Thursday, May 13, 2010

Casa Valduga and Lidio Carraro Vinicolas, Bento Goncalves, Brasil

While in Rio I sent emails in an attempt to obtain some information on Brasilian wines. I received a reply from a very professional and helpful representative from Wines from Brasil. He helped to facilitate the process of deciding where to visit in my very short time in Bento Goncalves and to set up meetings. During my tour of Casa Valduga I was treated extremely well as the English speaking export manager educated me on the history of the family, it's role in the Brasilian wine industry as well as local culture. The same is true for my time with Lidio Carrero starting when I was picked up and driven to the vinicola (winery) to meet with the daughter of the wine maker for a tasting of their fantastic boutique wines.

Before the tour I was able to taste some of the typically southern Brasilian cuisine, which is heavily influenced by the local Italian immigrants. Starting with a Capaletti soup, some fresh greens, pastas and meats all being passed by servers moving around the dinning room.

The meal was finished with Sagu, a traditional desert from this area made with WINE, tapioca and sugar.

THE first bottle of wine produced by the Valduga family after they shifted from being solely a producer and seller of grapes to a proper vinicola.

The red stuff being bottled.

The largest cellar of delicious sparkling white wine in South America.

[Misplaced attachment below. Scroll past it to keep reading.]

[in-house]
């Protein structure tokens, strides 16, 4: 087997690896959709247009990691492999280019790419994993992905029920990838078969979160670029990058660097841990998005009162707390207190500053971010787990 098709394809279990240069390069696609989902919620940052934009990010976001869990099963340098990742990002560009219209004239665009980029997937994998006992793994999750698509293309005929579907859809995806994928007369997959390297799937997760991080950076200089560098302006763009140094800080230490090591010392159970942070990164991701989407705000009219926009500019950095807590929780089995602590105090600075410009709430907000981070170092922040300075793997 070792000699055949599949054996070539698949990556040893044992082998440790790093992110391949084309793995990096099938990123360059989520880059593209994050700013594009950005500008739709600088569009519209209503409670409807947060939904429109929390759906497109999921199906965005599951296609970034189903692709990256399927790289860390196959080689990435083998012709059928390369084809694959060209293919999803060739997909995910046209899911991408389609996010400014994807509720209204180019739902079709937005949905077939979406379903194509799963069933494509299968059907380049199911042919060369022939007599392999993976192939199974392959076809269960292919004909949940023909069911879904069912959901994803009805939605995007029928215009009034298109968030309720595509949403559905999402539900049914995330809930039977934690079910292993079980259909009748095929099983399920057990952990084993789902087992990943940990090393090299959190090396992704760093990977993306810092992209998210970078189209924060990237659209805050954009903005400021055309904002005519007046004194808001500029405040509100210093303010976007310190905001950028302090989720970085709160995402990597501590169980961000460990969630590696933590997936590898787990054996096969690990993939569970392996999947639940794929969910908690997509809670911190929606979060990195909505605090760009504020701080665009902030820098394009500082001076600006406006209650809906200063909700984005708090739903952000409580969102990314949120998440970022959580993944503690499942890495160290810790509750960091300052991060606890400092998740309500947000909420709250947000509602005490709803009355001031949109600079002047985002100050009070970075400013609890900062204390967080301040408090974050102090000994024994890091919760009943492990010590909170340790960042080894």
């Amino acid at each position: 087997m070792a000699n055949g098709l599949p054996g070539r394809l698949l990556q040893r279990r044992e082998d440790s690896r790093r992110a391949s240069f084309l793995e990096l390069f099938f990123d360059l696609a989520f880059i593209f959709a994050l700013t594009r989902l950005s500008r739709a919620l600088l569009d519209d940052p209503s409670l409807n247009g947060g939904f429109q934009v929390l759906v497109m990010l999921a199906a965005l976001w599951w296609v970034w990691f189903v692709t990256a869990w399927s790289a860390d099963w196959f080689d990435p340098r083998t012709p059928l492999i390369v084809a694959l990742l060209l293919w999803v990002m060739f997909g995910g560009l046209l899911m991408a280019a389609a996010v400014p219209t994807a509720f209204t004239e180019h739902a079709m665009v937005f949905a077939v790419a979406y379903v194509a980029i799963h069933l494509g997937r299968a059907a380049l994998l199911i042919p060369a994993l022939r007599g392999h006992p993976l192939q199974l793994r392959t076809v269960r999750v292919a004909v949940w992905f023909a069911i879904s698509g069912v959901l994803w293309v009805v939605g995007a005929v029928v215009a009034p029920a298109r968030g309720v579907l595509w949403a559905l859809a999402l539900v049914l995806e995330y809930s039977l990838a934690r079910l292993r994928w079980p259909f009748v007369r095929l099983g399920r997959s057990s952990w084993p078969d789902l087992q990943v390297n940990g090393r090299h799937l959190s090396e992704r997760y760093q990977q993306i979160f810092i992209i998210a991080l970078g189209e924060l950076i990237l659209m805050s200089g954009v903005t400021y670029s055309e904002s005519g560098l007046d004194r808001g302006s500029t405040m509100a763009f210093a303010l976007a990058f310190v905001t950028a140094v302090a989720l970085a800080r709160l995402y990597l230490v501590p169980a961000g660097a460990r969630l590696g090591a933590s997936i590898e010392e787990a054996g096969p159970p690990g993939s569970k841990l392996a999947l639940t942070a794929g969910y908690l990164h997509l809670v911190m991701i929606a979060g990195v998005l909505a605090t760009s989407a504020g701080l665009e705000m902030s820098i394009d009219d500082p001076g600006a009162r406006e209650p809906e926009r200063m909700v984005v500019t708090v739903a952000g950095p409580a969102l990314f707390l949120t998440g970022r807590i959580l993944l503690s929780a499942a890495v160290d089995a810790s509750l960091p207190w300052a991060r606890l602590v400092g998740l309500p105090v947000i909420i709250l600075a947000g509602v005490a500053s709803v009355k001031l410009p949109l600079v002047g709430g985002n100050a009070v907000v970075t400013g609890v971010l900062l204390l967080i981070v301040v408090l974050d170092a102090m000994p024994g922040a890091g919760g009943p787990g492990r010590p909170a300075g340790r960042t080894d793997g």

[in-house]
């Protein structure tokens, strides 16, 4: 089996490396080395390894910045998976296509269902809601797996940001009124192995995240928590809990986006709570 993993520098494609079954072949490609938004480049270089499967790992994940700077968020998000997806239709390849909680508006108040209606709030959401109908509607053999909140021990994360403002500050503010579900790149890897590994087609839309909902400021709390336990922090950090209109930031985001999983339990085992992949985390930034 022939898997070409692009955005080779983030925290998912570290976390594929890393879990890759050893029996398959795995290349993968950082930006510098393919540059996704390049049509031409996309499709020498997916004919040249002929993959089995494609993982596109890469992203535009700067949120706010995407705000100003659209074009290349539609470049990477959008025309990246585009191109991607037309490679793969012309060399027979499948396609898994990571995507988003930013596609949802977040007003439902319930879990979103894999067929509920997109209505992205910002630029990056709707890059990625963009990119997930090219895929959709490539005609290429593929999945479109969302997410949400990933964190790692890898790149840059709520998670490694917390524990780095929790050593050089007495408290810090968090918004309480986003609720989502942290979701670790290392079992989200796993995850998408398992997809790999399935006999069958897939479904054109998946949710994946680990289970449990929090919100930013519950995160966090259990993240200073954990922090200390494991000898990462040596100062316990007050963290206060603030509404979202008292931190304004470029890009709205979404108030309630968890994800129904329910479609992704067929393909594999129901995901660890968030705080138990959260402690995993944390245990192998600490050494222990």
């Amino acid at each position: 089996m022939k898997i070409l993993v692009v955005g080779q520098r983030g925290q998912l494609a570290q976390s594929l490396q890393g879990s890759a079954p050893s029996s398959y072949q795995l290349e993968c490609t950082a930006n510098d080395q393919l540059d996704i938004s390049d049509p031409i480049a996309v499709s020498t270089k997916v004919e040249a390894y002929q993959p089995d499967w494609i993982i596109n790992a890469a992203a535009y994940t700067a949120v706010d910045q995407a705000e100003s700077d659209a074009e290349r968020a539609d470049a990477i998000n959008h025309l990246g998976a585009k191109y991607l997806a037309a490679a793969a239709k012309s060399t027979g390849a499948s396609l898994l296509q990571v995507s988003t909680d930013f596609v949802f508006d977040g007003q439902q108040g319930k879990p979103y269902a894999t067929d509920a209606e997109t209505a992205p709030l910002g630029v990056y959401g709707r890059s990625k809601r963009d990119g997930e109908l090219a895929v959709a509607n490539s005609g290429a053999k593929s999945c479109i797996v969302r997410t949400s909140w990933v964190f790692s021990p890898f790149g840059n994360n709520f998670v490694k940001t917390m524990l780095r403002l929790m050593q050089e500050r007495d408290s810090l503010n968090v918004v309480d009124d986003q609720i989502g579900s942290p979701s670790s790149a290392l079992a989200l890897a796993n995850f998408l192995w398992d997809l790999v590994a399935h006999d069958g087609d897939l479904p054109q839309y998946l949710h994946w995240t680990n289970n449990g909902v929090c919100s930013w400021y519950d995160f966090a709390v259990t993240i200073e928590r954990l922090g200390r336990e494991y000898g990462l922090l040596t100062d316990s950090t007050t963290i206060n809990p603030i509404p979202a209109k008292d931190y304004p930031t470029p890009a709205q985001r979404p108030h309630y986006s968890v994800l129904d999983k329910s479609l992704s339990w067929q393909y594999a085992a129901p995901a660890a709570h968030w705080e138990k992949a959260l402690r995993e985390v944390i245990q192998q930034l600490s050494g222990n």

The sparkling white bottles ready for disgorging, after the second fermentation in which the crown cap is removed along with the yeast that has collected beneath the cap.

Time to put a cork in it.

Making sure there is no yeast floating around.

One of the owners likes to use vines to imprint in the ceiling leaving this design.

Popping a cork the old fashioned way, WITH A SWORD!

Casa Valduga is investing in their sparkling white wine program, which is understandable once you have a taste. The soil in this region is slightly more acidic which is more conducive for grapes to be used in the production of sparkling wine.


Lidio Carraro, a boutique vinicola run by the Carraro family, graciously opened its doors to me so I could meet with the Patricia Carraro as she explained the family's history and plans for the future. One of the most striking differences that I found was the choice to leave oak out of the equation. They are in the mindset that oak detracts from the "true expression" of the grape. There is also a strong emphasis on research in soil types and location of the vineyards. I found many of the varietals a pleasant surprise and with an unopened Tempranillo and a Tannat in my bag I am anxiously awaiting the discovery of yet two more of Carraro's fine wines.


  1. NIce, I hate an oaky wine.

  2. Nice, sabering bubbly is a classic casa de Ullrich tradition!

  3. AYHKYOOMW All You Haters Keep Your Oak Off My Wine